Good Vibrations: How a New Device Could Help ICU Patients Avoid Atrophy and Other Risks
A potential solution to help get immobile bodies moving? A vibrating device to activate muscles — fulfilling a key part of a patient’s recovery while in intensive care.
Intensive care unit patients face many hurdles. Not only do they have to survive their initial injuries or illnesses, they must overcome surgeries, drug therapies and the risk of infection.
During this time, they’re also in bed for prolonged periods. Many are attached to mechanical ventilators that assist with breathing. Immobilization might last for weeks.
And that can create a cascade of consequences — including muscle atrophy, neuropathy, and worsening circulation and blood flow. This is part of what is known as post-intensive care syndrome and can result in the need for patients to undergo months of physical therapy and learning how to regain function.
To avoid those risks, their bodies need movement.
Kevin Ward, M.D., executive director of the Michigan Center for Integrative Research in Critical Care (MCIRCC), at first hoped to tackle the problem by using sound to vibrate tissue and stimulate muscles, thus alleviating the effects of muscle and nerve atrophy.
But it was soon determined that the acoustic sound waves wouldn’t be strong enough to activate the muscles — and the resulting noise would be overwhelming in the ICU.
Ward and Bogdan Epureanu, Ph.D., a University of Michigan mechanical engineering professor and MCIRCC member, began work on a targeted system that would apply vibration to muscle tissue in order to spontaneously activate the muscle.
Their goal: “to speed up the recovery process by improving blood flow and muscle function, which may get people out of bed quicker and off the ventilator sooner,” Epureanu says.
After several iterations, their team developed a device with four entry points — two at the shoulders and two at the feet.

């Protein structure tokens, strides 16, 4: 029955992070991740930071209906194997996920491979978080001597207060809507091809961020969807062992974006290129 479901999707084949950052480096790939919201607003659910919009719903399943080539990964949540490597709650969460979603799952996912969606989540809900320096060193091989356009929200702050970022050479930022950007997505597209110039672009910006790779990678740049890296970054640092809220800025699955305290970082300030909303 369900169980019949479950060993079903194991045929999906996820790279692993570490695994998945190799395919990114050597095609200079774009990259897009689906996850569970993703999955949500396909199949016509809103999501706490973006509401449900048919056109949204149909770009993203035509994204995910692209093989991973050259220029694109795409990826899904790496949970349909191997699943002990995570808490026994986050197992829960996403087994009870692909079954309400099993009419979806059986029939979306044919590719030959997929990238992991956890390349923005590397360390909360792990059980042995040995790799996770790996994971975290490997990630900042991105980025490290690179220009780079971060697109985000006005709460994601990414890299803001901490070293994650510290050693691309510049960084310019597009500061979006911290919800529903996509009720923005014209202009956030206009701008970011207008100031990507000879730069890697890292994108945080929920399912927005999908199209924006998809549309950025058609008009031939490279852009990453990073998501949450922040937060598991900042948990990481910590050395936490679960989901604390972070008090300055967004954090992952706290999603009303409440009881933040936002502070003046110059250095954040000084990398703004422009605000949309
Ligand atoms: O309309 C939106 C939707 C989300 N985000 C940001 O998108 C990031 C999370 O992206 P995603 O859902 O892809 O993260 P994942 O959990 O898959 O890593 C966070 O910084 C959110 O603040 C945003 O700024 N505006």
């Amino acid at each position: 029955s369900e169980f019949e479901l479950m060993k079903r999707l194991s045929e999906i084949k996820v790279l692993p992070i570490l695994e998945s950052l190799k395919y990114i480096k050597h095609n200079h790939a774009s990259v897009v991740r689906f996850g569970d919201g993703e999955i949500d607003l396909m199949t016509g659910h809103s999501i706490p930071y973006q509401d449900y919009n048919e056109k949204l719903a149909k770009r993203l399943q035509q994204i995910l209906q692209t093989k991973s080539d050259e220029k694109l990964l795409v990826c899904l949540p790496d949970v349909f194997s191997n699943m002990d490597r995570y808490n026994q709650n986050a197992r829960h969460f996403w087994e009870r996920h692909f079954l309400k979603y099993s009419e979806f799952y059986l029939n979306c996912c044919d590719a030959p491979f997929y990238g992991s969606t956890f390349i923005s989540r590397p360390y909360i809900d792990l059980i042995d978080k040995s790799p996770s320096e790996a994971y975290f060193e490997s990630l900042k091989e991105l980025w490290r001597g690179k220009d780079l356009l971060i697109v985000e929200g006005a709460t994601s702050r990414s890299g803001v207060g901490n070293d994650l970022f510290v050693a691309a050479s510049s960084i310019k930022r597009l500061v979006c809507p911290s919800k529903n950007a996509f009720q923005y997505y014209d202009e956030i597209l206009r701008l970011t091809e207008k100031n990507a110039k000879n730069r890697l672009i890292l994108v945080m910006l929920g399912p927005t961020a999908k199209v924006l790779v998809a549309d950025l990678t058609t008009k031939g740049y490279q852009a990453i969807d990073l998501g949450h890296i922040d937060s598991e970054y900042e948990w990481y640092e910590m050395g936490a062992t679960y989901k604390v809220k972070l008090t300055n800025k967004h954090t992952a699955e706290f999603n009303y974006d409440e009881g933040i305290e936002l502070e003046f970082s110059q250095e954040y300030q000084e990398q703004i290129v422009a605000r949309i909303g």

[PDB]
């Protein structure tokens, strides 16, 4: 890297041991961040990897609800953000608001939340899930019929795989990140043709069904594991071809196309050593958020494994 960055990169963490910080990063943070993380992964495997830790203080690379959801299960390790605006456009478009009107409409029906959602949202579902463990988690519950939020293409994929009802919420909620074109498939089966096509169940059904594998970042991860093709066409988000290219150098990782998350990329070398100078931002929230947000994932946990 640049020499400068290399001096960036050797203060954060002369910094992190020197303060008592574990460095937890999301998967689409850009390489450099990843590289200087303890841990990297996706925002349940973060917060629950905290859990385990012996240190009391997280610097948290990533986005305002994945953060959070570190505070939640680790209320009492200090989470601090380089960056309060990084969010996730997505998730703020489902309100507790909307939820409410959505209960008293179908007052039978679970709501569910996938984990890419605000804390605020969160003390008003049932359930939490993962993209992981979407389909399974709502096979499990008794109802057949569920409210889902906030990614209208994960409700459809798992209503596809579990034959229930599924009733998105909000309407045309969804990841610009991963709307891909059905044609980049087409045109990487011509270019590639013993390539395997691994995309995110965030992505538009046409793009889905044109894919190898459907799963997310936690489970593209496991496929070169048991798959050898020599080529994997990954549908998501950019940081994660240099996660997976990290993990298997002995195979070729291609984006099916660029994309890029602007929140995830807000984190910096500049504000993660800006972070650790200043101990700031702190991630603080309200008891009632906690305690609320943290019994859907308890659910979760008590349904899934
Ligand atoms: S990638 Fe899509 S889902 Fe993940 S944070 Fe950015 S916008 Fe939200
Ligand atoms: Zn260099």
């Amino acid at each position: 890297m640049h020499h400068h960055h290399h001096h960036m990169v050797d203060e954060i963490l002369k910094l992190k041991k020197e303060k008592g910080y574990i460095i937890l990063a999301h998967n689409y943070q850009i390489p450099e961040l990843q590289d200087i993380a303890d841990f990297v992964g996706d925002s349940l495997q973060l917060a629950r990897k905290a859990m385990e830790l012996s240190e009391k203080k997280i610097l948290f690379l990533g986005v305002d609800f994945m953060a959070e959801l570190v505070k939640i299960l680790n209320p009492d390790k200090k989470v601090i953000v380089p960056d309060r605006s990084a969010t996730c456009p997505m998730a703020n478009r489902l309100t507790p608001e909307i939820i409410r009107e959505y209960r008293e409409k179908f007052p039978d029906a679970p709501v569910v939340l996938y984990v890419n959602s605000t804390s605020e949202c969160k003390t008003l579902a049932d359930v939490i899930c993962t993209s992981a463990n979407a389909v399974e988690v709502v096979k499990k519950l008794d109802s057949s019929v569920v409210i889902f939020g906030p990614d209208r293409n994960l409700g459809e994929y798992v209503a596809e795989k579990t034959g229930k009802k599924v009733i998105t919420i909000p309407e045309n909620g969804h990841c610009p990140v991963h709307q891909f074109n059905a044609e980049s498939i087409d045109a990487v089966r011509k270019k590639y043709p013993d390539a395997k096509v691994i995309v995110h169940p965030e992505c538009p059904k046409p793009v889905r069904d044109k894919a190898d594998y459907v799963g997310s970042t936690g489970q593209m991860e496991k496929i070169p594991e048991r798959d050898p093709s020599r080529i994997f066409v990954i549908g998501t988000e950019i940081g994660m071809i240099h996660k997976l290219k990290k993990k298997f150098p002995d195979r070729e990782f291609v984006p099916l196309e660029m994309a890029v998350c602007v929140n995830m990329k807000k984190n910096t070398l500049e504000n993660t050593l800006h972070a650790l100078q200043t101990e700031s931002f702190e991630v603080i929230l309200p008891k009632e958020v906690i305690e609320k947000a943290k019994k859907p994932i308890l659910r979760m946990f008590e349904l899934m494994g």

Not only does the system apply vibrations at both ends of the skeletal system, it also compresses the body and tightens the joints so the vibration goes all the way through the body.
“This device really has a ripple effect,” says Epureanu, an expert in vibration and interdynamics. “The first joint it reaches will act as an isolator. However, when you compress the joint, the vibration is able to travel through the body.”
The product, which is still in development, will be user-friendly, mobile and modular.
Ideally, patients will only require five to 10 minutes of treatment once or twice daily to see the desired effects. The effects are equivalent to moderate exercise, and the treatment can be performed even when the patient is totally sedated and unconscious.
“Our bodies are optimized when our muscles are activated,” says Epureanu. “It goes to show that we as humans are made to exercise.”
It also would mark a different way to get immobile patients moving.
Current approaches require teams of nurses and physical therapists to mobilize a patient to achieve some form of rehabilitation, efforts that require time, money and labor.
The team anticipates that its device will reduce recovery time and improve patient outcomes and also shorten the average length of stay — a cost-saving benefit for hospitals.
Although they designed it with critical care patients in mind, Ward and Epureanu believe the product could be helpful to any population that might not be able to exercise, including rehabilitation or elderly patients.
The team, which includes Chandramouli Krishnan, P.T., Ph.D., and Mark Peterson, Ph.D., received $130,000 in funding from the Coulter Translational Research Partnership Program, a fund that seeks to accelerate the development of university technologies into new products to improve health care.
With the funding, researchers plan to develop the system and test it with patients in the intensive care unit to the point where it could one day be licensed as a commercial product.